Writing: 5/5 Characters: 5/5 Plot: 4/5
A sharply observed tale of a writer’s tumultuous journey. 31-year old Casey Peabody is the very definition of a struggling writer — deep in debt from student loans, living in near-squalor, and six years into her “Great American Novel.” Her mother’s sudden and recent death coupled with a devastating breakup have left her with debilitating panic attacks and general anxiety. Making it through each day is not a done deal.
So what makes this book worth reading? For me it’s King’s writing and her ability to meticulously document every aspect of this character’s experience — both personally and as a writer. In many ways, it was hard for me to read about Casey — because we really don’t know her that well, we also live the stress of not knowing if she will be able to get through this period (I’m going to cheat and tell you that she does get through it). In other ways, though, Casey is such an appealing character — her insights and experiences as a writer are fascinating, as are her thoughts about books, teaching literature, and literary criticism. I particularly enjoyed the details of a writer’s workshop near the end — her engagement with the exercises were intriguing.
I love her writing — I felt like I was highlighting every other line. The opening paragraph was perfect — it set the stage and drew me in with just few short lines:
“I have a pact with myself not to think about money in the morning. I’m like a teenager trying not to think about sex. But I’m also trying not to think about sex. Or Luke. Or death. Which means not thinking about my mother, who died on vacation last winter. There are so many things I can’t think about in order to write in the morning.”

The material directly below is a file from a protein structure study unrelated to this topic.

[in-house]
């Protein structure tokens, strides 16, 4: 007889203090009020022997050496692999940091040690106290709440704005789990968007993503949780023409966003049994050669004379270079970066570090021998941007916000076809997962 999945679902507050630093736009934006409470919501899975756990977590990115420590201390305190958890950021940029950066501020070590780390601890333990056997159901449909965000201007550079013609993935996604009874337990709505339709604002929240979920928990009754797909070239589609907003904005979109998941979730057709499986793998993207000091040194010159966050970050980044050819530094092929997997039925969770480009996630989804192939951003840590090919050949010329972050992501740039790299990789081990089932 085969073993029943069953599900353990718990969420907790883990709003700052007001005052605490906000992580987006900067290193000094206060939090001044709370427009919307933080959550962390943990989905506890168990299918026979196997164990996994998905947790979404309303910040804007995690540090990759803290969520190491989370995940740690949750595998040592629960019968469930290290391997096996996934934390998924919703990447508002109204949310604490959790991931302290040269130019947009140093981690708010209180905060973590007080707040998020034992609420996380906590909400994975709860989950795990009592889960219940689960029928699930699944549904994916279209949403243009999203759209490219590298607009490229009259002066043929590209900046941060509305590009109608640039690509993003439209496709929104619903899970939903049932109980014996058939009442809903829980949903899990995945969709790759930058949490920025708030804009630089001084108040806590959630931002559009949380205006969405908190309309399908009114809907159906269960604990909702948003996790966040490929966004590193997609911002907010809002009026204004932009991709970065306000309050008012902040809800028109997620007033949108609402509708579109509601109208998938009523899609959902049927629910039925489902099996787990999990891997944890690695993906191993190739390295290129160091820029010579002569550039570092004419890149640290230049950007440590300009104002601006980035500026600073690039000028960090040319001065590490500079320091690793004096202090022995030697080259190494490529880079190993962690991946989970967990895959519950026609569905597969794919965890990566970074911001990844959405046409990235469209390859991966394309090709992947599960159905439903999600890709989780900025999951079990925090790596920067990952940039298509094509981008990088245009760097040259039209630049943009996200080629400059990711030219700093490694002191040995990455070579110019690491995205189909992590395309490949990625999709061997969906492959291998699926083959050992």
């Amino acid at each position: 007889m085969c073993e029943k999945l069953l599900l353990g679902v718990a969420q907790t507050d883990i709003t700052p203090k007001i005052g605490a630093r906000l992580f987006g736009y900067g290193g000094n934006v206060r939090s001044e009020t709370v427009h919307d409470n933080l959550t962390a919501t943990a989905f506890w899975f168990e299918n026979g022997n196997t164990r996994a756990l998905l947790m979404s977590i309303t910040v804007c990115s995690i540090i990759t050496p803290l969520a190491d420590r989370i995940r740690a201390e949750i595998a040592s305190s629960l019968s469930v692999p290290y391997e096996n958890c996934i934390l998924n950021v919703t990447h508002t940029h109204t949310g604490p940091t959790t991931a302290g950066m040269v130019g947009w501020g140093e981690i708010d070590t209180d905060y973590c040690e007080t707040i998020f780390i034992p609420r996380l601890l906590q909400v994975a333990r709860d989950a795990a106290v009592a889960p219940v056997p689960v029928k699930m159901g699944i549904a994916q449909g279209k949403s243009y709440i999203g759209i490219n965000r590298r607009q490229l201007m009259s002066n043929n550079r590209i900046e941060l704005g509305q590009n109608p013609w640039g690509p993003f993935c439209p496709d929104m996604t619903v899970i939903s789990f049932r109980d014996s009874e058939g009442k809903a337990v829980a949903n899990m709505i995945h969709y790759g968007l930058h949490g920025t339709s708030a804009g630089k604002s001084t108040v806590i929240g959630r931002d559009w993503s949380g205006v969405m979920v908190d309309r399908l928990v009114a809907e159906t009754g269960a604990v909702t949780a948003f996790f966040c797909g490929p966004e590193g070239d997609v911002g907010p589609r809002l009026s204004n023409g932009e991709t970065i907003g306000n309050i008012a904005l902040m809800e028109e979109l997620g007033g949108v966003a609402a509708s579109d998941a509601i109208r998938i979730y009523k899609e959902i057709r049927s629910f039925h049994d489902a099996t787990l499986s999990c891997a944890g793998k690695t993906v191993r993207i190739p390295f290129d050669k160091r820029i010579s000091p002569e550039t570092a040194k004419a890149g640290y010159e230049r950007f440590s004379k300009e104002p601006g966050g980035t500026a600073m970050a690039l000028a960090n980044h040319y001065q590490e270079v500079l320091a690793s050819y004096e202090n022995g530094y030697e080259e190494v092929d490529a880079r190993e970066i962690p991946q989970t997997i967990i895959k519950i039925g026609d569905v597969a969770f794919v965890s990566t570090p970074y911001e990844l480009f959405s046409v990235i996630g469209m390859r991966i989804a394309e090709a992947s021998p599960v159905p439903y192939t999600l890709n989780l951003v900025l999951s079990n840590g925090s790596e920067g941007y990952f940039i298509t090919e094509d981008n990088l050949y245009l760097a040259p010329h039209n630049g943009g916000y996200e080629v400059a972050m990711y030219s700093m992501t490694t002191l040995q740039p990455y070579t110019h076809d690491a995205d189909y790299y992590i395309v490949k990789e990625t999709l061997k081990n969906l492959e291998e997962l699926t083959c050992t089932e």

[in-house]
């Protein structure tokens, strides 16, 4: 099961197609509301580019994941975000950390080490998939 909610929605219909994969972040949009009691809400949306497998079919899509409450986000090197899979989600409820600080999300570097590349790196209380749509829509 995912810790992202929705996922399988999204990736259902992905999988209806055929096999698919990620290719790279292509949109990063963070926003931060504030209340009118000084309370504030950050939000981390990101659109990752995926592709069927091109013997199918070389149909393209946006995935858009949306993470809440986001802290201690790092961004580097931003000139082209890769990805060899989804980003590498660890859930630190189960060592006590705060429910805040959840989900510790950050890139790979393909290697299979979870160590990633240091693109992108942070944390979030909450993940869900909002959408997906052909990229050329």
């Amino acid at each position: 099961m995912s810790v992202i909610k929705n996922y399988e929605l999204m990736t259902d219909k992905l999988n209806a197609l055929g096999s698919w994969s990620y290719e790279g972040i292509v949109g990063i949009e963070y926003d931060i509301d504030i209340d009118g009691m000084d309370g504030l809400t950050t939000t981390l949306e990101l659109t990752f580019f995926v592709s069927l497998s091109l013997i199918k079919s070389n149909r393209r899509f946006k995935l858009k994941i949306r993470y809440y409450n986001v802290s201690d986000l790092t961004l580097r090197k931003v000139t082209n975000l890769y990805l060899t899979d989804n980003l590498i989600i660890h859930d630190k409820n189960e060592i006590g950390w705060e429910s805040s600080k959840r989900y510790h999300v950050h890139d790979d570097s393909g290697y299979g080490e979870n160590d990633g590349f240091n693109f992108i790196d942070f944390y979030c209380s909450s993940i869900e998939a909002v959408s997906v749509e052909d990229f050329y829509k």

A few more great quotes:
“I look back on those days and it feels gluttonous, all that time and love and life ahead, no bees in my body and my mother on the other end of the line.”
“It’s like a dream, the way they transform from sloped strangers, a man with a crackled bald spot and a woman in a gold jacket, into my father and stepmother.”
“Bob chooses this moment to put his hind legs through his front legs and produce a soft tan coil of poop at the base of a Japanese lilac.”
“I didn’t much like the writers Paco did, men who wrote tender, poetic sentences that tried to hide the narcissism and misogyny of their stories.”
“I should be wary of the guy who locks in too soon. It’s a sort of premature commitulation.”
“There’s a particular feeling in your body when something goes right after a long time of things going wrong. It feels warm and sweet and loose.”
“All problems with writing and performing come from fear. Fear of exposure, fear of weakness, fear of lack of talent, fear of looking like a fool for trying, for even thinking you could write in the first place. It’s all fear. If we didn’t have fear, imagine the creativity in the world.”
“Admire me. Admire me. Admire ‘judge’ and ‘courthouse’ and ‘seven sharp.’ I don’t like myself around Adam. I don’t think he wants me to.”
“The bees in my chest stir. A few creep down the inside of my arm. One conversation can destroy my whole morning.”
“I love these geese. They make my chest tight and full and help me believe that things will be all right again, that I will pass through this time as I have passed through other times, that the vast and threatening blank ahead of me is a mere specter, that life is lighter and more playful than I’m giving it credit for.”
Thank you to Grove Press and NetGalley for providing an advance copy of this book in exchange for my honest review. The book will be published on March 3rd, 2020.